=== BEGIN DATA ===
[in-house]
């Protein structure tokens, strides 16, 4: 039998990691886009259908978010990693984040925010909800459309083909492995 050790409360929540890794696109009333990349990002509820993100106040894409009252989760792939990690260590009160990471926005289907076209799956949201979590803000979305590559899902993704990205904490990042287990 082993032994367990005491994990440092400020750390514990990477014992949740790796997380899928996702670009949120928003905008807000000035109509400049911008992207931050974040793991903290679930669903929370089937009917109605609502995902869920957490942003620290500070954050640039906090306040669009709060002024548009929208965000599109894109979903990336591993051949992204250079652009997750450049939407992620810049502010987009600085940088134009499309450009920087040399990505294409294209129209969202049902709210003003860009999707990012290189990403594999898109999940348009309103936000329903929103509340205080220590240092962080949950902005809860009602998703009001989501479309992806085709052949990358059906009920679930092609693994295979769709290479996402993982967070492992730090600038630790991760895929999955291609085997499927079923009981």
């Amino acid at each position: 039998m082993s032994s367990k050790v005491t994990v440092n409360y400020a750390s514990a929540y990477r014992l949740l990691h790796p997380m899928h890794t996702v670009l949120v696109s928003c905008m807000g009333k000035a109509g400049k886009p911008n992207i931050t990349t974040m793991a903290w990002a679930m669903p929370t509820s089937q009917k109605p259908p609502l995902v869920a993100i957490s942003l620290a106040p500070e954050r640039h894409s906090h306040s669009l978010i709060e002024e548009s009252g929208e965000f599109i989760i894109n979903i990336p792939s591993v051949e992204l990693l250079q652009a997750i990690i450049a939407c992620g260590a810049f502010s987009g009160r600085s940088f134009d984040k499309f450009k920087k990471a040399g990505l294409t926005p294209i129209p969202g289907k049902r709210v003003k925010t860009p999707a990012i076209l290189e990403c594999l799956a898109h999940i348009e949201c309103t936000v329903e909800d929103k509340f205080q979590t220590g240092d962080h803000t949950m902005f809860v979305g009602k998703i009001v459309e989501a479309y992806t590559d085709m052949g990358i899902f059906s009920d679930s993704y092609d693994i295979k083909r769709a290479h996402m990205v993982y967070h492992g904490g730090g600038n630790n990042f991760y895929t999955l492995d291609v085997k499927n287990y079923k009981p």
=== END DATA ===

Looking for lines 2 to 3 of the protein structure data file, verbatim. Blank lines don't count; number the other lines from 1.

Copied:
């Protein structure tokens, strides 16, 4: 039998990691886009259908978010990693984040925010909800459309083909492995 050790409360929540890794696109009333990349990002509820993100106040894409009252989760792939990690260590009160990471926005289907076209799956949201979590803000979305590559899902993704990205904490990042287990 082993032994367990005491994990440092400020750390514990990477014992949740790796997380899928996702670009949120928003905008807000000035109509400049911008992207931050974040793991903290679930669903929370089937009917109605609502995902869920957490942003620290500070954050640039906090306040669009709060002024548009929208965000599109894109979903990336591993051949992204250079652009997750450049939407992620810049502010987009600085940088134009499309450009920087040399990505294409294209129209969202049902709210003003860009999707990012290189990403594999898109999940348009309103936000329903929103509340205080220590240092962080949950902005809860009602998703009001989501479309992806085709052949990358059906009920679930092609693994295979769709290479996402993982967070492992730090600038630790991760895929999955291609085997499927079923009981």
């Amino acid at each position: 039998m082993s032994s367990k050790v005491t994990v440092n409360y400020a750390s514990a929540y990477r014992l949740l990691h790796p997380m899928h890794t996702v670009l949120v696109s928003c905008m807000g009333k000035a109509g400049k886009p911008n992207i931050t990349t974040m793991a903290w990002a679930m669903p929370t509820s089937q009917k109605p259908p609502l995902v869920a993100i957490s942003l620290a106040p500070e954050r640039h894409s906090h306040s669009l978010i709060e002024e548009s009252g929208e965000f599109i989760i894109n979903i990336p792939s591993v051949e992204l990693l250079q652009a997750i990690i450049a939407c992620g260590a810049f502010s987009g009160r600085s940088f134009d984040k499309f450009k920087k990471a040399g990505l294409t926005p294209i129209p969202g289907k049902r709210v003003k925010t860009p999707a990012i076209l290189e990403c594999l799956a898109h999940i348009e949201c309103t936000v329903e909800d929103k509340f205080q979590t220590g240092d962080h803000t949950m902005f809860v979305g009602k998703i009001v459309e989501a479309y992806t590559d085709m052949g990358i899902f059906s009920d679930s993704y092609d693994i295979k083909r769709a290479h996402m990205v993982y967070h492992g904490g730090g600038n630790n990042f991760y895929t999955l492995d291609v085997k499927n287990y079923k009981p």